Hyperlocal – Backfence vs 101

I have always been interested in the idea that the web can be a platform for user generated news and information about local communities.

Back in 1996 we spent some time with Frank Daniels and his company Koz which was building a platform to transform local community news.  The idea that moms and dads could create better and more timely information about the kids’ soccer game (and much more) was and is a very powerful idea.

Koz was too early and the enterprise software model wasn’t right either.  But the vision was spot on and it is going to happen someday.

Fast forward ten years and we have the second wave in full bloom.  I have spent time looking at two interesting projects, Greensboro101 in Greensboro, North Carolina, and Backfence in Northern Virginia.  I am sure there are other similar projects and I’d love to hear from you all about them.

Both of these projects are live in multiple cities.  101 is in Charlotte and Nashville in addition to Greensboro, where it started.

Backfence, which launched this week, is live in Reston and McLean Virginia.

I want to congratulate both Mark and Susan from Backfence and Roch Smith from 101 for getting these projects off the ground. They are doing important work and I am sure that I am not the only one paying attention. 

With the collapse of newspaper classifieds and their movement online, there is a real possibility that local community papers will not survive in their current incarnation. I wrote a bit about this in my whither newspapers post from last month.

So if the local newspaper folds, where will people go to get their information?  I suspect its going to be something like 101 or Backfence.  A low cost community driven news and information service.  Think about it?  Would you rather have some guy getting paid to write restaurant reviews or would you rather read the best bloggers in town’s reviews of them with user supplied ratings ala Zagat?  Would you rather get the local paper’s view of the new high school cost overruns or hear everyone in town’s opinions and be able to debate them?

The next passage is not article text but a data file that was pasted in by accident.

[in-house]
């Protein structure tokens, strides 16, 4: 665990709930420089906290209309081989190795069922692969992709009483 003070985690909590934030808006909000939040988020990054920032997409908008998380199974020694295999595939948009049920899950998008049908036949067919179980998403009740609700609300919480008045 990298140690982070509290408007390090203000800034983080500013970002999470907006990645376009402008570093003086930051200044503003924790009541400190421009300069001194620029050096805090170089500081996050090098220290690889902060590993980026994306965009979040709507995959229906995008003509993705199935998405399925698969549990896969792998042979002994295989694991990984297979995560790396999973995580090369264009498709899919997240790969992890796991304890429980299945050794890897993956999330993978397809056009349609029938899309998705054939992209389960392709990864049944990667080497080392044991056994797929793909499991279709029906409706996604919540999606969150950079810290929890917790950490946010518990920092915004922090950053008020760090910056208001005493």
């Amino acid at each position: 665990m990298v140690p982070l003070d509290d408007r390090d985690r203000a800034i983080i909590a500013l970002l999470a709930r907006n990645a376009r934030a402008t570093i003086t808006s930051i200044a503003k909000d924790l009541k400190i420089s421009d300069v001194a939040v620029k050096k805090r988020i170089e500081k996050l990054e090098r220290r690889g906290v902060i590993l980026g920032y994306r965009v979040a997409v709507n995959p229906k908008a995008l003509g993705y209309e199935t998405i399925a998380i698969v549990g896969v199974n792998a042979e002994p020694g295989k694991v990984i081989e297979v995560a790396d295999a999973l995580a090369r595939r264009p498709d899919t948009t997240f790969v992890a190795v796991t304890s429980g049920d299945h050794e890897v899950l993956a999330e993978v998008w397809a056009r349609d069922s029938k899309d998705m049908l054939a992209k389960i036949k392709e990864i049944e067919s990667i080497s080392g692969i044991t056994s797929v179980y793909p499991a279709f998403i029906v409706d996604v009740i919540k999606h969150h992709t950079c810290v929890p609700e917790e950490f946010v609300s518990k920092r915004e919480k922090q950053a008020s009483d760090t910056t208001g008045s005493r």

Some will say the Citysearch and other local web services are already doing this. I don’t think so. Citysearch and most of the local web is about listings.  There isn’t any community and there isn’t any news.  So they don’t offer a replacement experience for the local newspaper and that is what is going to be needed in many communities around the country.

This is not going to happen overnight.  It requires a behavior change that is pretty fundamental.  And it requires a revenue stream.  For that we have Google local and Yahoo! local to hope for.  They are almost certainly going to take their contextual ad networks local and if they don’t, others will.  I think the revenue piece of this puzzle will solve itself fairly early in the development of this market.

The product is more complicated. And that is why I am watching Backfence and 101 so closely.  Each brings something to the mix that I like.  But neither is exactly what I want.

Backfence is pretty close to the look and feel that I would expect and want from a local news and information resource.  It feels right to me.  It’s got color and pictures and an editorial driven layout that makes sense.

101 is more automated and the look and feel is less pleasing.  But 101 does something that I think is absolutely critical.  It aggregates its content from people who are already blogging on their own.  It grabs that content and aggregates it and features it.  It does not require that people come to 101 to post their content.  I think that is the right model for a truly scaleable local platform.

So I don’t think either Backfence or 101 has got it right yet.  But that’s fine. The essence of starting a business is to create something, get it into customers hands, and evolve the product.  That’s what both of these groups will do.  And of course, there are others who are either doing this already (again, send me the links), or will do it soon.

Is this a venture fundable opportunity?  In time, certainly.  Is it too early right now?  Probably.  But this is an area worth watching closely and I will be doing that.

And if I were in North Carolina, Tenesee, or Northern Virginia, I’d be reading these sites daily and contributing pictures and words and lots of other stuff too.